The first mass-marketed electric washing machine was the Thor, a tumble washer produced by the Hurley Machine company in 1908. The machine worked by tumbling clothes with wooden drum, in two directions, at eight revolutions per minute. The drum's rotation mechanisms were powered by a single Westinghouse Electric company electric motor and connected together via drive belts. Most inventively however, the Thor featured an Integrated clutch which allowed the machine switch revolution direction be held in a stationary position once power was applied.
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The drum turned at eight revolutions per minute before reversing direction to spin again.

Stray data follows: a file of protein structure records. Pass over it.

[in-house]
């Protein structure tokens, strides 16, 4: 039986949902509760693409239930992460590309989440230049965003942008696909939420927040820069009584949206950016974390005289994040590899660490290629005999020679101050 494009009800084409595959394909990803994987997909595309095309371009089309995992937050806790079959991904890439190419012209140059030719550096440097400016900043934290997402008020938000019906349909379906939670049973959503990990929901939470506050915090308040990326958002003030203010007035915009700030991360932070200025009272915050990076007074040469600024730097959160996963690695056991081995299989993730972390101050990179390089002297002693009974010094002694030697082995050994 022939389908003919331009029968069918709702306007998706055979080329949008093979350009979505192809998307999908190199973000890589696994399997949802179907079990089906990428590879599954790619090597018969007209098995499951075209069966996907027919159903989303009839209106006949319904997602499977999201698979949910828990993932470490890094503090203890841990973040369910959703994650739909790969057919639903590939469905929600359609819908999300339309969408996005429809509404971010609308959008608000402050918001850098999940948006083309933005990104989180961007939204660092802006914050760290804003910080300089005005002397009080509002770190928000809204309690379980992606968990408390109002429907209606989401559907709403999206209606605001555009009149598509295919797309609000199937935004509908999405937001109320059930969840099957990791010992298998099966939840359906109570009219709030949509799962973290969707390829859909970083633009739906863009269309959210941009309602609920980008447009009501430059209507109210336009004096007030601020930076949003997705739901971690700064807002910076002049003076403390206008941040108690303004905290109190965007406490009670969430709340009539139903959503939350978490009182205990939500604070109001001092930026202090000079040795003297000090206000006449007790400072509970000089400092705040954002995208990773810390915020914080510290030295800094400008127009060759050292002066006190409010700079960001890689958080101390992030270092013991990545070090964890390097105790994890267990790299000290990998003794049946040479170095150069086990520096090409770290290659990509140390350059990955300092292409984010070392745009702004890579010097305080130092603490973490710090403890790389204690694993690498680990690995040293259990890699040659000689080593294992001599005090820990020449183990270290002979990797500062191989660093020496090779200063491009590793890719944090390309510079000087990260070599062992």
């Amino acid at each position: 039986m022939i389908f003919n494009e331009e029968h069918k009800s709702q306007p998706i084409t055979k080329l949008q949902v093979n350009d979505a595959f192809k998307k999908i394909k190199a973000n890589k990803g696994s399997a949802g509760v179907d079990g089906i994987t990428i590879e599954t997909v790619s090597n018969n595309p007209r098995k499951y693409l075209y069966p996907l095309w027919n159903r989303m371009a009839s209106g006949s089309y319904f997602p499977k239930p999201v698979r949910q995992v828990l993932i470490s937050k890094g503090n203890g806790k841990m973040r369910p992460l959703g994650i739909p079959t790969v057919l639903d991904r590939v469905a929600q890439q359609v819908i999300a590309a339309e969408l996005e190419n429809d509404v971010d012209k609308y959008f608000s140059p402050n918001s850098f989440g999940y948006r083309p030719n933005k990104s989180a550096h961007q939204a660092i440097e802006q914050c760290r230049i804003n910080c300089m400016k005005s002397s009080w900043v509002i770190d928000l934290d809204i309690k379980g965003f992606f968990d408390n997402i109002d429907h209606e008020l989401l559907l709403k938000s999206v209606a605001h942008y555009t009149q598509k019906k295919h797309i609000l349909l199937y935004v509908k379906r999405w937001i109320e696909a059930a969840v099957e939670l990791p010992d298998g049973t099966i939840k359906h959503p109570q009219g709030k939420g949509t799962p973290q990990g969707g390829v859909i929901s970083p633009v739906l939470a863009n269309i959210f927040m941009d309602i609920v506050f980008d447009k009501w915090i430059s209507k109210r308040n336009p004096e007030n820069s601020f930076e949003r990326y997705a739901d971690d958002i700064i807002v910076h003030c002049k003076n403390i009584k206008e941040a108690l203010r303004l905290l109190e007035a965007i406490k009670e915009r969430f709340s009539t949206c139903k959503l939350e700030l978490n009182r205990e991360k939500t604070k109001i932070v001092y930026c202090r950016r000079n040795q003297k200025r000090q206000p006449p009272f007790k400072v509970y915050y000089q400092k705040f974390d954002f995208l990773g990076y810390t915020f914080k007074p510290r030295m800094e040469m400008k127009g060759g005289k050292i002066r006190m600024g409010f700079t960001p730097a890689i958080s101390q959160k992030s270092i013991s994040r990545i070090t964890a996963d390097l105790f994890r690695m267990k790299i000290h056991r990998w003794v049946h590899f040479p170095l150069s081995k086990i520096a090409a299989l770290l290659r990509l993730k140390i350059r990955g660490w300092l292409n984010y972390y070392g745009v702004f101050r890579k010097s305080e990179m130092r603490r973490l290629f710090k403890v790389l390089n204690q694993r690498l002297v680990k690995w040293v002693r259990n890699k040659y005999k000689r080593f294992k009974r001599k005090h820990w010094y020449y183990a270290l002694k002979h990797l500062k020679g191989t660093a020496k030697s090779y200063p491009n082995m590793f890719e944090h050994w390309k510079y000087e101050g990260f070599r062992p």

The machine's chain-driven wringing mechanism could be reversed through the operation of a top-right- mounted lever.
Unlike modern machines, the Thor did not have an on/off switch, instead requiring users to physically disconnect its power cord to turn it off.
The Thor's drum was made of wood, into which a galvanized tub was inserted to hold clothes.
A control lever on the left side of the machine was operated to engage and disengage its clutch.
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